Brake dust is a type of residue that builds up on your wheels over time.
And while it’s a natural byproduct of the braking process, there are ways to reduce it and remove it from your wheels.
This Article Contains
- What’s Brake Dust?
- What Creates Brake Dust?
- Why Is Cleaning Brake Dust Important?
- How Do I Clean Brake Dust?
- What Can I Do To Prevent Brake Dust?
Let’s get started.
What’s Brake Dust?
Brake dust is a dark residue that collects on your wheels. It’s a combination of iron particles, carbon residue, and friction material that makes your wheel look like it’s saturated with road grime.
The color of this dust depends on the pad material in your brakes.
For example, most European cars usually have very dark brake dust, produced by brake pad materials that prioritize quietness and performance. Other brake pad materials may have higher metal particles for increased longevity and produce reddish dust.
It’s important to note that a buildup of these metallic particles is unavoidable, irrespective of the type of braking system your car has — whether it be a disc brake setup or drum brakes.
But why is it unavoidable?
What causes it in the first place?
What Creates Brake Dust?
When you depress the brake pedal, one of two things happen:
Your brake pads clamp onto the brake rotor (in a disc brake), or your brake shoes push against the brake drum (in drum brakes). These clamping or pushing motions create friction, which in turn, stops your vehicle wheels.
However, this friction also creates brake debris that builds up over time.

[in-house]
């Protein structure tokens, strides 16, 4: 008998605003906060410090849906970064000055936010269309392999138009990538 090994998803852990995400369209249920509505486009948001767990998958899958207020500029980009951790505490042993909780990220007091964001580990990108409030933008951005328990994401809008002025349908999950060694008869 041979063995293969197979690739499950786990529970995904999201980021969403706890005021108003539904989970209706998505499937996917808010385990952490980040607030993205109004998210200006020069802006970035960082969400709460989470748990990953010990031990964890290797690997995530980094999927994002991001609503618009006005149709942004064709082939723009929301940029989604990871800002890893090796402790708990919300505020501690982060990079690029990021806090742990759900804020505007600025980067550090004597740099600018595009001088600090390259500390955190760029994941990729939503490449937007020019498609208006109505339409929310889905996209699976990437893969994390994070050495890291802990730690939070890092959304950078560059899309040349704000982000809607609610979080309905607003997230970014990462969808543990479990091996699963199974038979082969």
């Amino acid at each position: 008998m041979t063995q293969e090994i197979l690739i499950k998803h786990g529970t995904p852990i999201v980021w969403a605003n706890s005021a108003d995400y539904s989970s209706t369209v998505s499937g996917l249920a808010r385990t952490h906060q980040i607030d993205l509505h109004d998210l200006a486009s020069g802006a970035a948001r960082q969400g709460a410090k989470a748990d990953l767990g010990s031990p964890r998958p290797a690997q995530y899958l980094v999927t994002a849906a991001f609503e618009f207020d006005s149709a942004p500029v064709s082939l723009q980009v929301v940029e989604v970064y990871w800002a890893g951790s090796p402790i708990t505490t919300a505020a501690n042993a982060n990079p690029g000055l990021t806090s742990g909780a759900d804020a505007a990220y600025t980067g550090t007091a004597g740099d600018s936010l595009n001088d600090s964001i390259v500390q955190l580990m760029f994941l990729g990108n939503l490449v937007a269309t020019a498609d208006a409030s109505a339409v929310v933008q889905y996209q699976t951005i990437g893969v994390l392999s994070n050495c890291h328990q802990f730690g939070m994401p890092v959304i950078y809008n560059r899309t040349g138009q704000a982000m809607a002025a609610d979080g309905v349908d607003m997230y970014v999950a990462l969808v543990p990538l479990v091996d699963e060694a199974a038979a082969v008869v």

Disc brakes are the worst offenders when it comes to brake dust grime.
Their open design means brake dust collects directly (and visibly) on the wheel. If your car uses alloy wheels, the dark brake dust will be very visible and contrast clearly against the wheel hub.
Drum brakes are enclosed, so the brake drum contains most of the brake dust buildup. This means that aesthetically, you won’t face as big an issue. However, it does mean that your drum needs to be cleaned of excessive brake dust periodically.
But all this is just dust, right?
How big a deal is this?
Why Is Cleaning Brake Dust Important?
The modern brake pad typically contains some amount of metallic fibers to aid with friction.
When your brakes generate brake dust, these metal particles end up on the wheel, the brake caliper or brake drum, and other nearby suspension components to cause a variety of problems.
Here’s why you wouldn’t want to leave brake dust on your wheels for too long:
1. It Can Damage Alloy Wheels
Metallic brake dust is a caustic and abrasive material.
If left uncleaned, it can etch into the protective coating on an alloy wheel, making the wheel vulnerable to corrosion and cause permanent damage.
2. It Can Affect Braking Performance
A small amount of brake dust on your wheel is normal.
But excessive brake dust can reduce braking performance and cause brake noise.
Brake dust can also collect on the brake caliper and brake rotor, creating an uneven surface for braking, resulting in vibration and noise. This condition is even more prevalent in drum brakes when brake dust gets trapped inside.
If you notice large amounts of brake dust on a wheel or notice brake noise, get a mechanic to review your brake system, as it can indicate a more serious issue — like worn springs in a brake drum or problems with the brake pad and rotor installation.
Okay, so brake dust is more serious than it seems.
How do you remove it?
How Do I Clean Brake Dust?
Cleaning off brake dust is not difficult, but regular car wash supplies might not give you spotlessly clean wheels if you’ve had brake dust piling up for a long time.
In those cases, you’ll probably need an appropriate wheel cleaner.
Make sure you get the correct type of wheel cleaner as different wheels have different coatings and finishes. Don’t use harsh chemicals, as while these can remove dirt, they may also damage the protective coating on your wheels.